Fences are built to make a demarcation to your property. It’s simply saying, “This is mine!” Not to boast of what you own but making sure others know where they should stand. Not only does a fence give you a sense of ownership, but most importantly, privacy and safety, not only for you but for your loved ones.
Because you got so excited at first to put up that fence, you decided to be the man and do the job yourself. Tough luck, after a few years, the fence seems to bend over a little bit. What could you have done wrong?
DIY or not, anything built may always show some weakness after a while just like your fence. There are fence building mistakes, innocently or haphazardly committed, that solely needs repairing or a slight adjustment.
Building a fence may seem to be an ambitious project, especially if you plan to fence a wide area of land. Becoming familiar with the most common fence building mistakes makes you win half the battle already.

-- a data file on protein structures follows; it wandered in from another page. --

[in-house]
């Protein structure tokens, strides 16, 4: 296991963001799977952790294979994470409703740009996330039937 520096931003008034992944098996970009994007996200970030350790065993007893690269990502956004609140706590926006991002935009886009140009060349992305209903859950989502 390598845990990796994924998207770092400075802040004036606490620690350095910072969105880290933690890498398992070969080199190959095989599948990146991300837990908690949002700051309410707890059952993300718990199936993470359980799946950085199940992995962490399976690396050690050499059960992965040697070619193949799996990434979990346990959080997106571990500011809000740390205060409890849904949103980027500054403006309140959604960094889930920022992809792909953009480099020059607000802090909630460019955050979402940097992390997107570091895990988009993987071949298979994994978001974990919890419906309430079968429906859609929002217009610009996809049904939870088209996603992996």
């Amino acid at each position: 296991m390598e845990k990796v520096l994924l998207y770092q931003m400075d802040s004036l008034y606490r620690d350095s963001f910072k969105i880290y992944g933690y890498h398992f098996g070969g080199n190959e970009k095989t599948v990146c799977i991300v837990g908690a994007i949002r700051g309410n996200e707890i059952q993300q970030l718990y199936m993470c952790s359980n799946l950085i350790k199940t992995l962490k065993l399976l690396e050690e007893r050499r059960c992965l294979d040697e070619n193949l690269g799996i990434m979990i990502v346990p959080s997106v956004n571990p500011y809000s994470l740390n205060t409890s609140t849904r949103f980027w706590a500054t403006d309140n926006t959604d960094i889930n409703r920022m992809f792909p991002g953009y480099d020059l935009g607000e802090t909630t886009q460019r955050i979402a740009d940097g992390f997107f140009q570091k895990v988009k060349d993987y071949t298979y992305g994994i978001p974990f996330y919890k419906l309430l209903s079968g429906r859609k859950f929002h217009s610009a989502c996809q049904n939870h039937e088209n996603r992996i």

1. Property not properly Surveyed
Oh no, you did not talk to your neighbors. Your neighbor on the right says that parcel of land where you put up your fence is his and he says he would have to talk to his lawyer. First thing you need? Make sure that you will be building your fence on your own property. Do not guess your property line. If you do this, it could lead to a legal dispute, which will cost you a handful of your savings. You wouldn’t like to move a built fence, either. Save yourself money and from embarrassment.
Do your research. Talk to other homeowners who’ve “been there and done” that regarding city and neighborhood rules that specify how you should build your fence. Better yet, talk to municipal building code officials regarding local ordinances for building a fence. This will most likely include:
-Securing a permit or permits if the fence is in the public right of way
-Submitting a plot plan showing all structural elements at the location of the -proposed fence
-Limit on the height of the fence, materials, or style (if you live in a historic district)
-Inspection of the foundation or post holes